But let's say, just rhetorically, that Master Sum is somehow deriving his power from imperceptible turns. The smaller the turns, the greater the tensile stress needed to effect reasonable power. That implies some kind of conditioning that is unusually effective. Without the turns, but doing something else (I've already laid out the basics in other posts), there still is the need for some sort of unusual conditioning. The point I'm making is that one of the baseline skillsets we're talking about is the beginning of that type of conditioning (although Aikido never took it as far as Yiquan takes it).

The thing you have to look at (and the reason I used Master Sum's version of the same tricks Ueshiba is doing) is that these are powerful movements yet with almost no substantial movement of the joints. Just "weight shift" won't do it. And BTW, I will say this... the small "weight shifts" are almost side-effects of what he's actually doing, so you're focusing on the wrong thing.

In a way, this "bouncing" is a "ki trick". And voila', Ueshiba used the same ki trick because it exhibits ki strength. Your idea that the bouncing uses 'resistance' and therefore it's not part of Aikido would mean that atemi is not part of Aikido either, because it goes directly into the opponent. Real atemi, BTW, uses the type of power that Ueshiba and Sum are using, not just normal punches. We're just talking about baseline skills, remember, that apply in all movement at all times.

So just from the size of the movements, you can tell that rotation, while it can be stretched to maybe conform to a lot of situations, does not really apply here. Instead of revolving parts in a body (which, granted, are part of many techniques, but we're not talking about techniques and the forces they impart), you need to start thinking of Aikido as being a sphere from which direct forces bounce away and which indirect forces cause to turn... IMO. "Resistance" doesn't apply if things bounce away.

Regards,

Mike Sigman

Last edited by Mike Sigman : 01-18-2007 at 04:28 PM.
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Old 01-18-2007, 04:32 PM   #118
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Re: Baseline skillset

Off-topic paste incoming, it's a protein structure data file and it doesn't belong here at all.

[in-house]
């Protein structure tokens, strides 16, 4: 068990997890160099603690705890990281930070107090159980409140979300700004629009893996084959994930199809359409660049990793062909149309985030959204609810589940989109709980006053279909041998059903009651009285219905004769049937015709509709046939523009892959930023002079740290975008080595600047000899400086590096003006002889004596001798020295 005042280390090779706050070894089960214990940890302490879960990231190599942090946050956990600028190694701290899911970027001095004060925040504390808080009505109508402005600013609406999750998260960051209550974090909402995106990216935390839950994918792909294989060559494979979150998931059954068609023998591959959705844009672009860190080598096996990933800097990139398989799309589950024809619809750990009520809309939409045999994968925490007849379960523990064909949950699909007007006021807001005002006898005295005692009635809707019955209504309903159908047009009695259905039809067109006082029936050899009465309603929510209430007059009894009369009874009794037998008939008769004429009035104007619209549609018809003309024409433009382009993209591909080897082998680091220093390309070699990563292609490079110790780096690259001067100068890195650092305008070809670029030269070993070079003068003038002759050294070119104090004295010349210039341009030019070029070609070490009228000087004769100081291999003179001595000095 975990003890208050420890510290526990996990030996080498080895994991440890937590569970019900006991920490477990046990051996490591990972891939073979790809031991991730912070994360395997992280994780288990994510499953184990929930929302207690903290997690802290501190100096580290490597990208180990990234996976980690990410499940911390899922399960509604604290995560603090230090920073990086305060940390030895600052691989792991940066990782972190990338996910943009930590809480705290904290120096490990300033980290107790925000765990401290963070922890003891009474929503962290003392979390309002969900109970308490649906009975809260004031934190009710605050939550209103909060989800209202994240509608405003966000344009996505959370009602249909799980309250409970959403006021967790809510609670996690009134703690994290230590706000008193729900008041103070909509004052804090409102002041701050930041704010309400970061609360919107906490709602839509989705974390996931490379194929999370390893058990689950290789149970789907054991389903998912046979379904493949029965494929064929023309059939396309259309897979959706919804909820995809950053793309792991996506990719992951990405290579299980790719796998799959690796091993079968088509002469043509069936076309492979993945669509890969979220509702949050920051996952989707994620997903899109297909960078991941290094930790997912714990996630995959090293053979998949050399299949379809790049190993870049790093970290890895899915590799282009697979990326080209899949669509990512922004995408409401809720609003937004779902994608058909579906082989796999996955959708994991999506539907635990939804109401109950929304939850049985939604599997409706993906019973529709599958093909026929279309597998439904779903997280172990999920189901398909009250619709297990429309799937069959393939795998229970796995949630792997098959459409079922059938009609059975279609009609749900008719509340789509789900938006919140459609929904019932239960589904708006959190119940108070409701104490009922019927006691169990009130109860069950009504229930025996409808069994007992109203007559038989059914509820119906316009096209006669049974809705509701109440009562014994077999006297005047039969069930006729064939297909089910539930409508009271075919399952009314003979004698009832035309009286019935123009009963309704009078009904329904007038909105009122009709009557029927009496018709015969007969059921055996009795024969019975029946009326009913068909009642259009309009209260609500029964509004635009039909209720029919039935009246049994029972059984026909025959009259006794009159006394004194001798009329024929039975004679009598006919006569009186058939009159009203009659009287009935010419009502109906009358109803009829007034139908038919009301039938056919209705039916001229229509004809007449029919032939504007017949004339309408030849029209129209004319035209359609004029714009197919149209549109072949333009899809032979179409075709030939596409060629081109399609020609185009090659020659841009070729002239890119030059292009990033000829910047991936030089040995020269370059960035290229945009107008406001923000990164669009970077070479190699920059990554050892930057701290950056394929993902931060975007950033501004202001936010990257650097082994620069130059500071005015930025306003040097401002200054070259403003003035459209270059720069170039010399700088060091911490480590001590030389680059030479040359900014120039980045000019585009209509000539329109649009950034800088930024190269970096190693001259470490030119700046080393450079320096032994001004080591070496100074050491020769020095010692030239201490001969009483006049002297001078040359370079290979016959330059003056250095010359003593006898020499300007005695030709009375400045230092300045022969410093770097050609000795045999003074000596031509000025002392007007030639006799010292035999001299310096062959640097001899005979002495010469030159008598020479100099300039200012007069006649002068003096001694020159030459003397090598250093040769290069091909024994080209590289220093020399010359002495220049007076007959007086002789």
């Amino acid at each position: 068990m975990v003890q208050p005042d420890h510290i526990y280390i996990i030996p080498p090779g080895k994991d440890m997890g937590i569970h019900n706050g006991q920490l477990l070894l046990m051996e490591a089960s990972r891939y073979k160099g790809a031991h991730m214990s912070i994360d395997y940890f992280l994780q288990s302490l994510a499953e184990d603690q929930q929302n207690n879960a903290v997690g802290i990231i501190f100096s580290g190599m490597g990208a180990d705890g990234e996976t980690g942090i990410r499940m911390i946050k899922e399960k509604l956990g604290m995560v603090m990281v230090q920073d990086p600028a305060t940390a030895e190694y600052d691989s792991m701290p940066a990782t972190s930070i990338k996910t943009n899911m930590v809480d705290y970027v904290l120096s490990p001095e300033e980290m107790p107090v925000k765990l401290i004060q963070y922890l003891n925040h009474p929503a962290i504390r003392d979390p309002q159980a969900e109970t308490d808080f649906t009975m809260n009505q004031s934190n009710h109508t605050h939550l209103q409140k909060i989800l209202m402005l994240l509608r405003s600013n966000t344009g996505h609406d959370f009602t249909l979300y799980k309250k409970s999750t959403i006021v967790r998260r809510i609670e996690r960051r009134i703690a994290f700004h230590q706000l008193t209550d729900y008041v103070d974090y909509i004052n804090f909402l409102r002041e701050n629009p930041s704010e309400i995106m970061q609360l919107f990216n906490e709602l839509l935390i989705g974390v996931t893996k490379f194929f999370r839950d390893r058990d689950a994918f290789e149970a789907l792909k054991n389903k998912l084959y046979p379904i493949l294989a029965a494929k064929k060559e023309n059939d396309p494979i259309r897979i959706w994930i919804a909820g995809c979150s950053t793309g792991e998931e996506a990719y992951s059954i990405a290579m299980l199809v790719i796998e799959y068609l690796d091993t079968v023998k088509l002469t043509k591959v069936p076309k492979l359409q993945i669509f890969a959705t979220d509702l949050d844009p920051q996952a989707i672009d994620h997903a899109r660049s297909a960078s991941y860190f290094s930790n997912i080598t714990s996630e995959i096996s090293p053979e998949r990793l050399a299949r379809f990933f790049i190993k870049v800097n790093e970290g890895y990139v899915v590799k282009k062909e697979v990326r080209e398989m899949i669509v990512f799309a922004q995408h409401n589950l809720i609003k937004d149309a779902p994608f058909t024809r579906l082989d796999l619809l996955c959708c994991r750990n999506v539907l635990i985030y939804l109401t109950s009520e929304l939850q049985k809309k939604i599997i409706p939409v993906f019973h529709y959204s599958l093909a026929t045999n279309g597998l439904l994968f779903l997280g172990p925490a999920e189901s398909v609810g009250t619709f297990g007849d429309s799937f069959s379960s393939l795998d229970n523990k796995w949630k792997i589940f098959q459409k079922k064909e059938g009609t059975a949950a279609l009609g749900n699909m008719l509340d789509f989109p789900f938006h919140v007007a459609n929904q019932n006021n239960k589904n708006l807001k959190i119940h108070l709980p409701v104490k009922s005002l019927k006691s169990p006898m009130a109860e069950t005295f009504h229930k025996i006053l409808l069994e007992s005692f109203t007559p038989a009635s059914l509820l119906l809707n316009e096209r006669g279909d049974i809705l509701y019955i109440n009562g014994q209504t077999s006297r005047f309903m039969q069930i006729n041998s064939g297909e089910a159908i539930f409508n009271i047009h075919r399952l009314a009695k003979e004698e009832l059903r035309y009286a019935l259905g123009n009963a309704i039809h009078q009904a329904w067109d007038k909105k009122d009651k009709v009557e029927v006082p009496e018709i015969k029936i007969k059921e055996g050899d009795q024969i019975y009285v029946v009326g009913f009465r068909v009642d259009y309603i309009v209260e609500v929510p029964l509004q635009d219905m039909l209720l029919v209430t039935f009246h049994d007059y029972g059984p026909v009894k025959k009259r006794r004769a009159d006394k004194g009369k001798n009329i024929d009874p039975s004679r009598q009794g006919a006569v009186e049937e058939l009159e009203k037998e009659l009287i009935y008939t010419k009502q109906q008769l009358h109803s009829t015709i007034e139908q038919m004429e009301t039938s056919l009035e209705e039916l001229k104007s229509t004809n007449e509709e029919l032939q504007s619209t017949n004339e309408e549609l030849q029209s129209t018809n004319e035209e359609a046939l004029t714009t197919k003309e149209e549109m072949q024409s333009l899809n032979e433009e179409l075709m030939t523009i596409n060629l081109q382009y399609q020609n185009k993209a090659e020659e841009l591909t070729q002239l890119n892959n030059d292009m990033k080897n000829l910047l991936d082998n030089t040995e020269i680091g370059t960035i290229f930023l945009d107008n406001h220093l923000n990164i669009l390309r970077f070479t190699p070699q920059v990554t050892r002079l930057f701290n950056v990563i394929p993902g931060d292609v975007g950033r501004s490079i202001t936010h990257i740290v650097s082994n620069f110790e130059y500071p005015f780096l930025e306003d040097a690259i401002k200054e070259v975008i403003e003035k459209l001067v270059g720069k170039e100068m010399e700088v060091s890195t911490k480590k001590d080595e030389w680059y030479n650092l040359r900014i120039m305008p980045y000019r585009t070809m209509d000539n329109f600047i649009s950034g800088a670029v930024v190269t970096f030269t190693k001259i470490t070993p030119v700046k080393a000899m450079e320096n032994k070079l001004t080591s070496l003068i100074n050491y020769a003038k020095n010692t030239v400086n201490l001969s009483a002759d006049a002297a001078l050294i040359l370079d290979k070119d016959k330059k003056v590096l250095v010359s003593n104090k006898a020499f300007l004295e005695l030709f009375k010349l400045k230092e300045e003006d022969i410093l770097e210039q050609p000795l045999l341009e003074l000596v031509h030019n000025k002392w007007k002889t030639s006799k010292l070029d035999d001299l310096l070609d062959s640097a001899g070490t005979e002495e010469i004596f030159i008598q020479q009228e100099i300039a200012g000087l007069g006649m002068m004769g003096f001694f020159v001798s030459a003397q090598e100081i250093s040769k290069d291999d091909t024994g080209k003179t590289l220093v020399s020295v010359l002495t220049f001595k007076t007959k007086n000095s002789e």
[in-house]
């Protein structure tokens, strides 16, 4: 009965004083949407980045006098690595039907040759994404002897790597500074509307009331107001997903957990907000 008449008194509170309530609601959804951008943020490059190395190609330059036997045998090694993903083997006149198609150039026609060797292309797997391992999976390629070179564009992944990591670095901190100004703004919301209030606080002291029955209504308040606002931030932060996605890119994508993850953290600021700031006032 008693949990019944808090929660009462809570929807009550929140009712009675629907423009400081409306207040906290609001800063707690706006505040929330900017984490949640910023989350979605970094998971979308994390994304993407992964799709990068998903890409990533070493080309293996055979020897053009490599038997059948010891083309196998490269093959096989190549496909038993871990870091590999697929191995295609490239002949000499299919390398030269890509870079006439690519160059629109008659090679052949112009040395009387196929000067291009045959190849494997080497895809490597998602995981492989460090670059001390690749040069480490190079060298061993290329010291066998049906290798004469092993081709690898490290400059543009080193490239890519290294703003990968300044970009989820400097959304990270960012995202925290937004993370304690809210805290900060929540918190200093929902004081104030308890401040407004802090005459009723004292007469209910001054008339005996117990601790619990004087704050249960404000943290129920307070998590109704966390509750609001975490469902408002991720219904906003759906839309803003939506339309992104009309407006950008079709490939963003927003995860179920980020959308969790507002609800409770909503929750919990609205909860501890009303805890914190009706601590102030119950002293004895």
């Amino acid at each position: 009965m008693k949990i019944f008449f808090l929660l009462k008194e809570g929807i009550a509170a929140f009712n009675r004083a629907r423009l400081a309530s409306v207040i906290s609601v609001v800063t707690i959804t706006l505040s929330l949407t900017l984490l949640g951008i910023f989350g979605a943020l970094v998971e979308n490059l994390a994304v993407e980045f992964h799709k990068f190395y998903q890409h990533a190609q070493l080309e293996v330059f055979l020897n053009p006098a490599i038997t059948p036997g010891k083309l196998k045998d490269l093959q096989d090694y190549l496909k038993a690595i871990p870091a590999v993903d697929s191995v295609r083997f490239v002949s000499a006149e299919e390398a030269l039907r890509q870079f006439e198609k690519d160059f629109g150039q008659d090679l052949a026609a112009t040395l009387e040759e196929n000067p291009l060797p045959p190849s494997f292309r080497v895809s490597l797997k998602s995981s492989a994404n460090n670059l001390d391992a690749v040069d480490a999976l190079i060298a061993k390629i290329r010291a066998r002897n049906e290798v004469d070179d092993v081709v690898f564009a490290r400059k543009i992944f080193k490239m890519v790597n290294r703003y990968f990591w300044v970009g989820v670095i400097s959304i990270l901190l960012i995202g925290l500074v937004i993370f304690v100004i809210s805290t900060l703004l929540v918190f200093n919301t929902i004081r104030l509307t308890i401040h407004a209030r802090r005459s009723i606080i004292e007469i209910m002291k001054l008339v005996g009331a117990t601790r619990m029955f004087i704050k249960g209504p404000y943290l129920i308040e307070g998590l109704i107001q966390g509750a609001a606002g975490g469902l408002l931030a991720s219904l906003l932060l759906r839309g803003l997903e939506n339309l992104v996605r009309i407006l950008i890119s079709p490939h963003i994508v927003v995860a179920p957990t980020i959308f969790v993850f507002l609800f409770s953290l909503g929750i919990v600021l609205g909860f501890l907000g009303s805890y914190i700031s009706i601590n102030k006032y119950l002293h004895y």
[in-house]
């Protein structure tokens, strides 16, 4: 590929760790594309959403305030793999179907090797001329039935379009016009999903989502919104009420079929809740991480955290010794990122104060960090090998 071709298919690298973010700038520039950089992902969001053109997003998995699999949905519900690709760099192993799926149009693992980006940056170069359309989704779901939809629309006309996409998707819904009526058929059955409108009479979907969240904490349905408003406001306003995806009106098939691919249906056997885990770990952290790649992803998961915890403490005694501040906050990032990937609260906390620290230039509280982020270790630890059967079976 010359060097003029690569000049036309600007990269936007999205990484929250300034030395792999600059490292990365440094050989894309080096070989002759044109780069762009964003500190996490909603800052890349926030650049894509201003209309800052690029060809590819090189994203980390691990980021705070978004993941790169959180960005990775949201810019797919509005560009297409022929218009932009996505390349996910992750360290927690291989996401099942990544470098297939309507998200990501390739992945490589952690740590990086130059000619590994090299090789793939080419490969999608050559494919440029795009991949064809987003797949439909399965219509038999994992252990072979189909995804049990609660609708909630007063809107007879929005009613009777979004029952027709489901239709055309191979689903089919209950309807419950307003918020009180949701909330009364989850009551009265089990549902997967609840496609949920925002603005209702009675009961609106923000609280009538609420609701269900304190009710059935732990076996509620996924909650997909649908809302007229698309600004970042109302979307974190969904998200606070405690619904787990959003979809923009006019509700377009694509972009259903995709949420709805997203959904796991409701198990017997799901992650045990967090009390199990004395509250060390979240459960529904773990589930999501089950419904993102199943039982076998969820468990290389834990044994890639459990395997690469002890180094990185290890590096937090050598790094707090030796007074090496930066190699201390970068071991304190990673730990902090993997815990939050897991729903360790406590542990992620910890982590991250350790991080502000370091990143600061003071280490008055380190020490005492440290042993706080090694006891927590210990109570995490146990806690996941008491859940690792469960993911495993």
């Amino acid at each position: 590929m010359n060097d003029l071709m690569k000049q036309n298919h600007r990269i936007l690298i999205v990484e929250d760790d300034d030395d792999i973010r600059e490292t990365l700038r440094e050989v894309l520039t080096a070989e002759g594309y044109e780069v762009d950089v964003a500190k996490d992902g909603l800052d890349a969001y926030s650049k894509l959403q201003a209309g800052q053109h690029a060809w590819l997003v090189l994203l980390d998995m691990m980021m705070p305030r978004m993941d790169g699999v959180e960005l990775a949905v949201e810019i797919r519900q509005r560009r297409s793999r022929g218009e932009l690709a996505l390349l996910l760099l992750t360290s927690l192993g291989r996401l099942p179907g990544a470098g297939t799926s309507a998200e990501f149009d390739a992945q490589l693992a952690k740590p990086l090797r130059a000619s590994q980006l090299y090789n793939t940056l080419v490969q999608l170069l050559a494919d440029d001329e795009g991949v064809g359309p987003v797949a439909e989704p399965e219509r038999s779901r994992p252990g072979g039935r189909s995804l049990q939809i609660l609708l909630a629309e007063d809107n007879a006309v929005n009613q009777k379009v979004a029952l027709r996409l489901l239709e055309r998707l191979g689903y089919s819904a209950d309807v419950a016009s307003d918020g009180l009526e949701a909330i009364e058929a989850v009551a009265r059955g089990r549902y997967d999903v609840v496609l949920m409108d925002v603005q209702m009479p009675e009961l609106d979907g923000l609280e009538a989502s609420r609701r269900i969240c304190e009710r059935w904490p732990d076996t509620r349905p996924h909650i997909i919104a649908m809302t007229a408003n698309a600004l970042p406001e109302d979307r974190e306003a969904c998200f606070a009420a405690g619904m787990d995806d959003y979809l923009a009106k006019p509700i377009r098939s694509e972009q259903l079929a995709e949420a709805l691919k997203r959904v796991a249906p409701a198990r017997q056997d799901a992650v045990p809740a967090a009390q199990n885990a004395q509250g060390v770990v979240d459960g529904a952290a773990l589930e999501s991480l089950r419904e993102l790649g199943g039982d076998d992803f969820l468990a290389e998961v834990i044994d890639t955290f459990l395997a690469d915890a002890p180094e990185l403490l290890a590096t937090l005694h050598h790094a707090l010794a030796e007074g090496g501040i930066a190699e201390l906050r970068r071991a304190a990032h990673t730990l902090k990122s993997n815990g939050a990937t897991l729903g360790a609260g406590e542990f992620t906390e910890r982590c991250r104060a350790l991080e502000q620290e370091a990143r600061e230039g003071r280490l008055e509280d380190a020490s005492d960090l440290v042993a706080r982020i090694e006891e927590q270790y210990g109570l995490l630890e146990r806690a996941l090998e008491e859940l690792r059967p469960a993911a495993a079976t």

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Mike Sigman wrote:
You're still confusing the tactics and strategies of Aikido with the basic, core movement skills called "ki".
Again with the nominal and substitutionary arguments, instead of addressing the essential core of the art of "aikido" -- "Aikido" -- "Spirit in accord with the Way" -- opposes nothing, but prevails over everything. I could go on -- but you get the point.
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Mike Sigman wrote:
[re: non-resistance] This is just foolishness. There are plenty of videos showing Ueshiba and many other shihans showing the correct usage of kokyu/ki power with a static pose.
Insulting the fact will not make it different. Non-resistance is the name of the game of aikido- I am hardly alone or even remarkable in this assertion. Relatively static or relatively dynamic kihon waza has nothing to do with non-resistance. Master Sum was not static, his dynamics were simply very small.
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Mike Sigman wrote:
"No kokyu, no Aikido."
Yah. So? No air -- no aeroplanes.
Quote:
Mike Sigman wrote:
No one has said Tenkan is not a basic tactic of Aikido... it is simply not that core skillset that is in *every* movement of Aikido.
Not tactic. That is your mistake. Irimi/tenkan is one principle of ki that is expressed in body movement -- extension and centering, entering and turning. The spiral magatama jewel is its image.

Musubi is a priniciple of ki that is expressed in joining things and moments together as one. The sacred mirror is its image.

Kokyu is a principle of ki that is expressed in differentiating space, positive and negative, and cutting the passage of the present into "now" and "then" . It is the sword that kills or saves --

And there we are back to irimi/tenkan again.